It should be noted that Kalburgi was not an atheist. He identified himself as a follower of Basava, but he was particular about two things: the Lingayat creed was distinct from Hinduism, and rituals that had crept into the Lingayat faith were superstitious practices and not part of that religion. Thus, while he could not be called a rationalist in the same way that Narendra Dabholkar and Govind Pansare were, his bold and aggressive methods were similar to that of the two Maharashtrian rationalists. It is perhaps more accurate to describe Kalburgi as a reformer.

Hindutva groups had also been attacked by him in the past few years. His endorsement of U.R. Ananthamurthy’s statement ridiculing idol worship at a seminar in 2014 was widely reported. Bhupathi, who had organised the seminar on the theme of the proposed Karnataka Prevention of Superstitious Practices Bill, 2013, said that the media also sensationalised the reportage around Kalburgi’s statement. “He made several useful comments that day but the media picked up only on that one statement,” he said. Todkar said: “When meshtru [teacher] saw the headline in a Kannada paper the next day, he told me: ‘This journalist has reduced my life by 10 years.’ He was aware that his statements were incensing people, but he was outspoken by nature and when we would warn him to tone down his statements, he would tell us: ‘Why should I be scared of fundamentalists? When they did not spare people like Gandhi and Basava, who am I?”

Over the past two decades, political commentators in Karnataka have commented on how the Bharatiya Janata Party (BJP) has become the leading political party among the Lingayats. The Lingayats are the largest social bloc in Karnataka and are predominant in north Karnataka. It is not surprising, therefore, that Kalburgi’s reformatory zeal for the Lingayats has run afoul of the Hindutva forces, as part of the social agenda of Hindutva has always involved the mainstreaming of the Hindu faith.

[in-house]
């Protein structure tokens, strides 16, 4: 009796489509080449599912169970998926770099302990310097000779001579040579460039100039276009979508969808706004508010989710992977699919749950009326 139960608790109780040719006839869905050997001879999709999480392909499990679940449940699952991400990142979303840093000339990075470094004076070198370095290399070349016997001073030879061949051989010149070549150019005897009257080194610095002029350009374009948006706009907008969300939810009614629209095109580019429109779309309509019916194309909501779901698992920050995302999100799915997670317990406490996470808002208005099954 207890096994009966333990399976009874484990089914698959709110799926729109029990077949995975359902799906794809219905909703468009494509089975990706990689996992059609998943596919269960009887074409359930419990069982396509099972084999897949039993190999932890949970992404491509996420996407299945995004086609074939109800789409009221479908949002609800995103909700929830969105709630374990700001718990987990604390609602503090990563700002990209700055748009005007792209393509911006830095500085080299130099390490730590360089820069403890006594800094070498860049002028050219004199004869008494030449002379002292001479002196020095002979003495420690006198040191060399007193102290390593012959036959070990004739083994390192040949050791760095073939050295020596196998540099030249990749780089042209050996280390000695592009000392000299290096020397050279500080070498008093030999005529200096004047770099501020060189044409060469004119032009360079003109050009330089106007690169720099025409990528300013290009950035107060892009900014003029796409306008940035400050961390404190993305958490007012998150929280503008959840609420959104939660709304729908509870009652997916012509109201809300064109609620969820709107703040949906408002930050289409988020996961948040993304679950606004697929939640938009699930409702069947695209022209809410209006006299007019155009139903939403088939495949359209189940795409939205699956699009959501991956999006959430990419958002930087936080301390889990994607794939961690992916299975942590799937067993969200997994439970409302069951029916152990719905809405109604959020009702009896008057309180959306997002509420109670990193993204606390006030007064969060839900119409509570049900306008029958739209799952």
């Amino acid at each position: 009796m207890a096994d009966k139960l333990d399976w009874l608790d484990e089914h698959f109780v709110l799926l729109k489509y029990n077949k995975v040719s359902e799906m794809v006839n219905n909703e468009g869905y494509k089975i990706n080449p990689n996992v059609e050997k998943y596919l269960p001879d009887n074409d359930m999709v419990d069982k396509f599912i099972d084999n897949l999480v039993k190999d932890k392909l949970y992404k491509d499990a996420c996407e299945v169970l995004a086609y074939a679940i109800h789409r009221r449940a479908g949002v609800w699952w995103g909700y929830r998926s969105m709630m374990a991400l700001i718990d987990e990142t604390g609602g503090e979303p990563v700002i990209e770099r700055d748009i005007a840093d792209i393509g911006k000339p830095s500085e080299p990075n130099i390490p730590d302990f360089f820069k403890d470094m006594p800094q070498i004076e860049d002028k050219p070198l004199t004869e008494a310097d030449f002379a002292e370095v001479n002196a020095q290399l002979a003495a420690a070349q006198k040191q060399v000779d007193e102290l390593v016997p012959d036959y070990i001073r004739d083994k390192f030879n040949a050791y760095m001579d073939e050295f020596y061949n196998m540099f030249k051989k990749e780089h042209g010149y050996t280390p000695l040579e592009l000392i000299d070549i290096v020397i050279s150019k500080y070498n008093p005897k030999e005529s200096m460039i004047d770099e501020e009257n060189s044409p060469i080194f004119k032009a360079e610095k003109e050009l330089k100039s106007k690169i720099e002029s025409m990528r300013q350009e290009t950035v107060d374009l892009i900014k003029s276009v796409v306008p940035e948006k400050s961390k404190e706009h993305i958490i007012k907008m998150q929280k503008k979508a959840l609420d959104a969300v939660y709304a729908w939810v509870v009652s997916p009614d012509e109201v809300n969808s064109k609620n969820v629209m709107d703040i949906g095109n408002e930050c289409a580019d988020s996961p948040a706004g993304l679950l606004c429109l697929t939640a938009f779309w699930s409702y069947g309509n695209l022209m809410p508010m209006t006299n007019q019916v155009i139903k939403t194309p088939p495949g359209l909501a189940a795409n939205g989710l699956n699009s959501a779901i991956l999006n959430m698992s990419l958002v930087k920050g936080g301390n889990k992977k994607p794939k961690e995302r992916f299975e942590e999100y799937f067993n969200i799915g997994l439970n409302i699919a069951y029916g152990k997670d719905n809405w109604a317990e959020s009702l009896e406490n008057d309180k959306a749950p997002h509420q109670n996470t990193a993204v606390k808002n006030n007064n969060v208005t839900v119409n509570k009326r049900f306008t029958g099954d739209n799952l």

Kalburgi’s statements against the celebration of Ganesh Chaturthi by Lingayats, for instance, did not go down well with Hindu right-wing elements. A journalist in Hubli also recalled that Kalburgi spoke out frequently on public platforms against the communal agenda of Hindutva groups.

At the time of his murder, Kalburgi had been working on a mammoth project on the works of the Adil Shahi dynasty which ruled the region of north Karnataka in the 16th and 17th centuries. He wanted to translate these works from Persian, Arabic and Urdu into Kannada.

According to him, historians of Karnataka had done a great disservice to the Muslim rulers as they had completely ignored the medieval history of Karnataka while constructing a narrative of the State’s history. He was excited about this project that would make vast quantities of material available to Kannada researchers. “Once these works are published, we will have to rewrite the history of Karnataka,” he reportedly said.

Apprehending the murderers of Kalburgi should be top priority for the State government as it would send a message that it is serious about the law and order situation in the State.

The murder of Dabholkar led to the immediate passage of the Maharashtra Prevention and Eradication of Human Sacrifice and other Inhuman, Evil and Aghori Practices and Black Magic Act, 2013, as an ordinance. The Karnataka government can also honour the memory of Kalburgi who was a strong supporter of the proposed anti-superstition Bill in Karnataka by approving it immediately as an ordinance.